Our lives are healthier for longer, a new study on the state of the nation has found.
While people are getting fatter, drinking more and doing less sport, the vast majority generally consider themselves to be in good or very good condition.
The Wellbeing of the Nation report by the Central Statistics Office (CSO) found that people on average expect to live healthily or without a disability for more than 67 years.
The optimistic outlook compares with almost two-thirds of people being classed as overweight or obese, up to 62% in 2017 from 60% in 2015.
However, the CSO noted that the percentage of people who perceive their health as being good or very good was down from a high of 88% in 2011 to a low of 79% in 2012 before steady increases in more recent years.
It said that people’s general perception of good health was important as it gives an insight into issues that are hard to measure clinically, such as fatigue.
The CSO report also found the amount of people aged 15 and over who still take part in sport fell by about 2% to 45% in 2015.
Some 39% of people aged 15 or older are said to binge-drink - taking three or more pints in one sitting or six or more measures of spirits.
The report pulls on some previously-released data from the census and also some new information to highlight life in Ireland in eight areas including the economy, housing and education levels.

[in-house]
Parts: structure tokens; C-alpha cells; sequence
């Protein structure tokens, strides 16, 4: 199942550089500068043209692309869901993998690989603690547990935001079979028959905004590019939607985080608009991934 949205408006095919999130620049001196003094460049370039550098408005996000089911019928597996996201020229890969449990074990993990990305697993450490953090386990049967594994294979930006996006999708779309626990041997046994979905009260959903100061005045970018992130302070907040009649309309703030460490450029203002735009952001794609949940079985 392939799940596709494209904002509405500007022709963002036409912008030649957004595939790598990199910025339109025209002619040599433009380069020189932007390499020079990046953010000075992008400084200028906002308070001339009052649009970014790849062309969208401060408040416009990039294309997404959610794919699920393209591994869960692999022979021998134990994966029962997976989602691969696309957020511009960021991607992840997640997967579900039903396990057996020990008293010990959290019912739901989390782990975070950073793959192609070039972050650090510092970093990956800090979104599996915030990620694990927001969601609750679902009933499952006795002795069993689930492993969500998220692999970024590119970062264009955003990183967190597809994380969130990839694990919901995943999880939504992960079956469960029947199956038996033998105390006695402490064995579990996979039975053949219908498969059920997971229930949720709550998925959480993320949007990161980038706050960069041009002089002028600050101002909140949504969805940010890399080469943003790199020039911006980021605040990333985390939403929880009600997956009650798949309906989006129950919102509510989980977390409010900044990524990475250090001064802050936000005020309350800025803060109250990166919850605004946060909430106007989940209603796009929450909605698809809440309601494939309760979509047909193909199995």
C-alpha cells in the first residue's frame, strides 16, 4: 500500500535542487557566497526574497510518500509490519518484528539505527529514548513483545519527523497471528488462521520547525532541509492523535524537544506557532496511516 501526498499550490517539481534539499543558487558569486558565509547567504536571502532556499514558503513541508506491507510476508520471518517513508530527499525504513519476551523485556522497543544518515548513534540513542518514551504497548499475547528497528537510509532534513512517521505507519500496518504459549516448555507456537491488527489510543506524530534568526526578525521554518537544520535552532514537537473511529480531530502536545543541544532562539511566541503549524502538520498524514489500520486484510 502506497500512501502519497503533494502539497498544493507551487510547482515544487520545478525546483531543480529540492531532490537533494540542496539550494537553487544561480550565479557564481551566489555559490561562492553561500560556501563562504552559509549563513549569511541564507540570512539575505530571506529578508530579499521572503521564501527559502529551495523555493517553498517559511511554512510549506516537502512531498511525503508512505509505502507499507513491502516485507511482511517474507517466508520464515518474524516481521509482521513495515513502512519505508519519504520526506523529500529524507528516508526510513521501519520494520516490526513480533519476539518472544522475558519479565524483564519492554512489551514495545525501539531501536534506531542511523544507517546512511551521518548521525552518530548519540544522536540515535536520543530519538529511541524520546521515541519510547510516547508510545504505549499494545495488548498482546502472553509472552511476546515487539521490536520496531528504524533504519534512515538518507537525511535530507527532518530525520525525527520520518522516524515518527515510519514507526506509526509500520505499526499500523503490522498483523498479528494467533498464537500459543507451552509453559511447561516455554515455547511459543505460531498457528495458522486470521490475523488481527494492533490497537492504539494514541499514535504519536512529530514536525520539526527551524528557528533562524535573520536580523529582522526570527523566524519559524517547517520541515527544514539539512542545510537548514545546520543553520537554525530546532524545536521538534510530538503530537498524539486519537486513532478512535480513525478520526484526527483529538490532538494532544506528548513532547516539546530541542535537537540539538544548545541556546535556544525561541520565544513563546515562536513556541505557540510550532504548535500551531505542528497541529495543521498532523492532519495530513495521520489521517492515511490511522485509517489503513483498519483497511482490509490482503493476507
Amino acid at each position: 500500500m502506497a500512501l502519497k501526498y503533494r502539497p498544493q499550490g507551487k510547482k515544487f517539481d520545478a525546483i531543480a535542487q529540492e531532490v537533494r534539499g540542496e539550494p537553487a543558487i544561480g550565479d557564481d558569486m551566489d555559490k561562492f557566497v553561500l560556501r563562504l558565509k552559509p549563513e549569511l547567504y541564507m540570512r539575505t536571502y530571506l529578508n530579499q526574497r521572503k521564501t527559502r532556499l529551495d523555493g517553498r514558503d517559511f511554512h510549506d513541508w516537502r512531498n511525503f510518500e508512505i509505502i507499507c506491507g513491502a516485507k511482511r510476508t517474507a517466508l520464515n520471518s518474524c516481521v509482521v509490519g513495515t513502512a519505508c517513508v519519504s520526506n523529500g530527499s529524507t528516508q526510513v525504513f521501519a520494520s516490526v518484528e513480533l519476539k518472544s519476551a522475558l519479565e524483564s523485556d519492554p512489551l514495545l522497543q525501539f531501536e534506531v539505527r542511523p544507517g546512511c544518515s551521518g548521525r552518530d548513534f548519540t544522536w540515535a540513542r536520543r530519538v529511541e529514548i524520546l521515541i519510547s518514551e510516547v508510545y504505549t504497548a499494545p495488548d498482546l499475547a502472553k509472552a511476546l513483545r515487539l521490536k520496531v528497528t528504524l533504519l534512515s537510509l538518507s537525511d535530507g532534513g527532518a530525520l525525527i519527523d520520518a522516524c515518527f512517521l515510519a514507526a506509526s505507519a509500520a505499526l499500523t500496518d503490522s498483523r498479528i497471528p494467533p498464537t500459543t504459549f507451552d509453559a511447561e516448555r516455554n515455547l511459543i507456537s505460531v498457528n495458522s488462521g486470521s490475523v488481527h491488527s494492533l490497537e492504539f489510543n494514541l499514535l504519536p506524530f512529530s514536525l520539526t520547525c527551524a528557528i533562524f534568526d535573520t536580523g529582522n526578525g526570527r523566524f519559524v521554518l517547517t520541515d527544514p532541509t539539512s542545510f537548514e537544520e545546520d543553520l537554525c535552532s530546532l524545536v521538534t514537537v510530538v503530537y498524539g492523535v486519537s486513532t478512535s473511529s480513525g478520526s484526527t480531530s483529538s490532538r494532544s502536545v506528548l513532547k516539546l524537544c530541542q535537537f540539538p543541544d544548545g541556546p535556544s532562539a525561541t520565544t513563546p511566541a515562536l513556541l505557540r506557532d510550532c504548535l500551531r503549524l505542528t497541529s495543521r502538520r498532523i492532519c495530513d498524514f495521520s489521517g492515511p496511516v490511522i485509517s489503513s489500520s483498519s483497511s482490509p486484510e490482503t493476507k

The average work commute has gone up from 26.6 minutes in 2011 to 28.2 minutes in 2016, which the CSO said was "a fall for societal well-being".
It also noted that 8.4% of people regularly worked more than 48 hours a week in 2016.
Average household debt fell to €87,900 in 2015 from €93,900 in the previous year while average annual earnings in 2016 were €36,919 per person and unemployment was down to 8.6%.
While participation in sport has dipped, the report found more money being spent on sport and leisure - €17.85 in 2015-2016 compared with €14.40 six years earlier.
More than a quarter of over-15s volunteered in 2013 either through organisations or directly themselves, the CSO said.
Almost half of adults believe crime is a very serious problem while 5% self-reported being victims of crime including violent and non-violent theft, physical assault and fraud. The CSO said this number has remained fairly constant over time.
The report also referenced the growing homelessness crisis and put its last recorded figure at 6,906, although more recent statistics show the numbers have soared above 8,000.
It also showed the amount of people at risk of poverty or experiencing enforced deprivation was down only slightly to 8.7% in 2015.
The figure had been as low as 6.9% in 2011.